As debut’s go, this beautifully subtle chamber-pop draw from the London-based cellist, singer and composer George Cooke is a stunner. A tastefully orchestrated evocation of such luminaries as He Poos Clouds, Arthur Russell and Surfjan Stevens, Cooke (going under the August Cooke alias) slowly builds up an emotive momentum of understated lush hymnal magnificence. He’s aided by the full choir chorus and harmony of pupils from the West London Free School and the accentuated clarinet and saxophones of the Mumbai-based multi-instrumentalist Shirish Malhotra (Zakir Hussain, Symphony Orchestra of India). Theme wise, Cooke directly challenges the listener: if our planet was radically different, would our principles remain? A promising start indeed.

Läuten der Seele ‘Schlupfzeit’
(Taken from the Ertrunken Im Seichtesten Gewässer album, released 7th July on World of Echo)

A magical. mysteriously unveiled, often in childlike awe, world emerges on the latest recording from Christian Schoppik (aka Läuten der Seele); a fantastical peregrination of environmental changes on a particular spot.

“Somewhere in the Lower-Franconian vineyards lies a hidden and mostly unknown canyon, a place that often returns to the thoughts and dreams of Läuten der Seele’s Christian Schoppik. Though a much rarer occurrence now as a consequence of environmental change, chance encounters upon the area in the past would sometimes reveal small ponds amongst the reeds, teeming with life and populated by colonies of newts and the now endangered yellow bellied toad. The transience of the water and the wildlife it hosts, dependent on season or climate, lends the area an almost fantastical, dream-like quality. Was it ever even there at all? A secret place that may or may not be present holds vast appeal to some enquiring minds… Ertrunken Im Seichtesten Gewässer, the third Läuten der Seele album in two years, is inspired directly by these experiences. Translating as ‘drowned in the shallowest stretch of water’, a title as pregnant with dread as it is wonder, the themes present speak both to personal memories and a wider understanding of place and time, and how we might interpret our own position within an ever-changing, sometimes disappearing world.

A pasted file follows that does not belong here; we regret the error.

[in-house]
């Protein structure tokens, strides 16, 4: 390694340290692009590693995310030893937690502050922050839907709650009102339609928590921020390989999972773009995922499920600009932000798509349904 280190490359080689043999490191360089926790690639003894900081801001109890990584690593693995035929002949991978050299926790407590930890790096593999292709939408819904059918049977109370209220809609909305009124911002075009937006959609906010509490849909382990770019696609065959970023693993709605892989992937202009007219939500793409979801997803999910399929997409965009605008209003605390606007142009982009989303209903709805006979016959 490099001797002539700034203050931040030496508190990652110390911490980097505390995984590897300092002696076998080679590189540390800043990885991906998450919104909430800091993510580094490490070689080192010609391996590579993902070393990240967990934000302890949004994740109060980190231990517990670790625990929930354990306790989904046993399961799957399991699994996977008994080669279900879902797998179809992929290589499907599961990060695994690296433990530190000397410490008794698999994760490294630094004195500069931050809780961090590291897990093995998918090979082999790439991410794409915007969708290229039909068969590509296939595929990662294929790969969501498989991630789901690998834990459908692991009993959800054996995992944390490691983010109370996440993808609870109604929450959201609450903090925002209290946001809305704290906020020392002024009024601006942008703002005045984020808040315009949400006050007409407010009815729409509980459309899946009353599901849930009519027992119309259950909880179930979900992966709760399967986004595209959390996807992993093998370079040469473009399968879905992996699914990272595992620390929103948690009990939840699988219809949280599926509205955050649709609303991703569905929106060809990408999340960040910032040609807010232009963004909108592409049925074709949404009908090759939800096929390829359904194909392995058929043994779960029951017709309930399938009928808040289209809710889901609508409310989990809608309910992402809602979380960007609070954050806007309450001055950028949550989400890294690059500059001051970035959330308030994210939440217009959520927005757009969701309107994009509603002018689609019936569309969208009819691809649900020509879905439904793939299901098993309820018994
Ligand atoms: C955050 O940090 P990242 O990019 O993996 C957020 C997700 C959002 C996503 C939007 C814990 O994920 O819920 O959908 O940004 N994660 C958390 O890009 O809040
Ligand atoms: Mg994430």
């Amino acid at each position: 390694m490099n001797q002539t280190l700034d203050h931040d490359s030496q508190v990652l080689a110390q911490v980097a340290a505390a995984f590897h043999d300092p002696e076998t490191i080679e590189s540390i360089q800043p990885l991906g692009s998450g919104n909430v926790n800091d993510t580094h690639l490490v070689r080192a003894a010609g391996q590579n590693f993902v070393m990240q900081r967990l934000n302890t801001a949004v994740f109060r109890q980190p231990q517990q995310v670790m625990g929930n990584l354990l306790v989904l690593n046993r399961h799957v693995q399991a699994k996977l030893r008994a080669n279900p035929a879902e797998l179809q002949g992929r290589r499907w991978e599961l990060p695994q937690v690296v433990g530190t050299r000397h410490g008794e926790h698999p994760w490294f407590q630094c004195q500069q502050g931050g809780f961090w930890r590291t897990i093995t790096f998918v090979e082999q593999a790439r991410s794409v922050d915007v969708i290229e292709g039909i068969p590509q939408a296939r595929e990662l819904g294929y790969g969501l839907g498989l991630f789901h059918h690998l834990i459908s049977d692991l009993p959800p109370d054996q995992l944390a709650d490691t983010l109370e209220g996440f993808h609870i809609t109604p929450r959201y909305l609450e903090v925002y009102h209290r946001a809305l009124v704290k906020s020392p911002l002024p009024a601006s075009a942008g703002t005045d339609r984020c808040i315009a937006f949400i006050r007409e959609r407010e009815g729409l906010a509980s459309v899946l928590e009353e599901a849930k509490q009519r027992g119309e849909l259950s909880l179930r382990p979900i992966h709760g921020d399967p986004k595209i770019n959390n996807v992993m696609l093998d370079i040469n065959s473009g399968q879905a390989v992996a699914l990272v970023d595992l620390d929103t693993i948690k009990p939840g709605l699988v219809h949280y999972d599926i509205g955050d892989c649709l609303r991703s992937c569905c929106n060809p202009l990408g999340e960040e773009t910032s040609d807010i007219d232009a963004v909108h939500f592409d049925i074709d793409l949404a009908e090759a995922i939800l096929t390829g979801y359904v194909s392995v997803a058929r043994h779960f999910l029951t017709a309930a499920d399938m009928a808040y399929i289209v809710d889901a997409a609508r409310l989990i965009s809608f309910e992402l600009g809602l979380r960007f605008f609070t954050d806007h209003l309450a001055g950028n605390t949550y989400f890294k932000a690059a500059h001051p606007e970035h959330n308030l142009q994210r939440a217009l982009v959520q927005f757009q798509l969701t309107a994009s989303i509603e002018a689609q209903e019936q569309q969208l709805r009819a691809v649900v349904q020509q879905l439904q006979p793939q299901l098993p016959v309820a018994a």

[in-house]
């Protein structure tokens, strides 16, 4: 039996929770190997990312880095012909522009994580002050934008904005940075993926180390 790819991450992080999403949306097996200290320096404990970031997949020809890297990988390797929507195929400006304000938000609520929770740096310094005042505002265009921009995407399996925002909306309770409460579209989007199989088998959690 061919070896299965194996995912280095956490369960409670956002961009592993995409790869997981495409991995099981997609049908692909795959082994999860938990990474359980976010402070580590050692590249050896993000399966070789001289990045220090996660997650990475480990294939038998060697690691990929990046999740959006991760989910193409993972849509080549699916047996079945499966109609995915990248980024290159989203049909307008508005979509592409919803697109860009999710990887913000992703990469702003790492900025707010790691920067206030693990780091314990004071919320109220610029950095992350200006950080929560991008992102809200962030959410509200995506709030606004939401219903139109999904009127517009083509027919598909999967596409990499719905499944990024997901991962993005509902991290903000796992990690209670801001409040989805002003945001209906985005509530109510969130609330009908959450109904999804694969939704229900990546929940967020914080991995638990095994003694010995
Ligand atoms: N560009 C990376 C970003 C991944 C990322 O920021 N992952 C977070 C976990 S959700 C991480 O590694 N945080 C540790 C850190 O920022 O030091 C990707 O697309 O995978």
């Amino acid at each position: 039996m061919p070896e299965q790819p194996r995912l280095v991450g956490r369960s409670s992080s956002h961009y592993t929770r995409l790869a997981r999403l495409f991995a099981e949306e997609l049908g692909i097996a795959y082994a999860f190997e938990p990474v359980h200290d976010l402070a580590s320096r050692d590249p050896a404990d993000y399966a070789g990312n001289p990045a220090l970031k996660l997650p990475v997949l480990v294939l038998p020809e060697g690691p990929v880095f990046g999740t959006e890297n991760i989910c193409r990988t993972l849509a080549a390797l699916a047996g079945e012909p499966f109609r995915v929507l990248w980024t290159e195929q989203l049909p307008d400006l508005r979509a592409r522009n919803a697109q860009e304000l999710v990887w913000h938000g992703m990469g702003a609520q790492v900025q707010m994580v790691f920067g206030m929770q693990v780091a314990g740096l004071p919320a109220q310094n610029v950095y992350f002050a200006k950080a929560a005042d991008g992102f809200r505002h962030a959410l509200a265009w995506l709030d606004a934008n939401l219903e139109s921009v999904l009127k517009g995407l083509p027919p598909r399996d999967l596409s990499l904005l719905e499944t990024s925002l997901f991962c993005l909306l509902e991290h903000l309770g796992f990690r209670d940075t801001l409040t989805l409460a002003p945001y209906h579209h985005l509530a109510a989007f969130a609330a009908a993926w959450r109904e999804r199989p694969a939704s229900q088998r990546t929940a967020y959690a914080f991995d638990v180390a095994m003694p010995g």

The record is presented as two long-form pieces divided into four separate movements, each titled so as to reflect this natural environment and its intersection with imagination, relying on processes of collage that draw from myriad indeterminable samples, field recordings and various recorded instruments. Those familiar with Schoppik’s work, both as Läuten der Seele and with Brannten Schnüre, will find present many of his signature tropes – the way deeply layered collages render abstracted visions of the past alive in the present – though what is always significant about his approach is not so much aesthetic as the wider concepts it attempts to express and emote. Indeed, emotional response is key to the Läuten der Seele sound, how overlapping notions of nostalgia, memory and identity calibrate experience and understanding of who we are and the world around us, whether it’s a world that’s gone or another imagined into being. If you observe the artwork closely enough, you may find a clue as to the canyon’s location, though such specifics are beside the point. The music itself infers a wider sense of the impermanence that characterises hidden worlds, wherever they might be or whoever they might belong to.”


Amon Düül II’s Vive La Trance Reaches Its 50th Anniversary

Admittedly not one of Amon Düül II’s best, Vive La Trance embraced a weird concoction of Roxy/Bowie glam and earnest sincerity bordering on the whimsy at times. And yet, it had its moments too as my original essay on this much discounted album in the Bavarian band’s cannon will testify: especially almost debauched Weimar Republic punk hysterical ‘Ladies Mimikry’ and Renate Krötenschwanz-Knaup prophetic Kate Bush performance on ‘Jalousie’


1972 to 1973 proved bumper years for the Duul, with five albums in total being released across that timespan.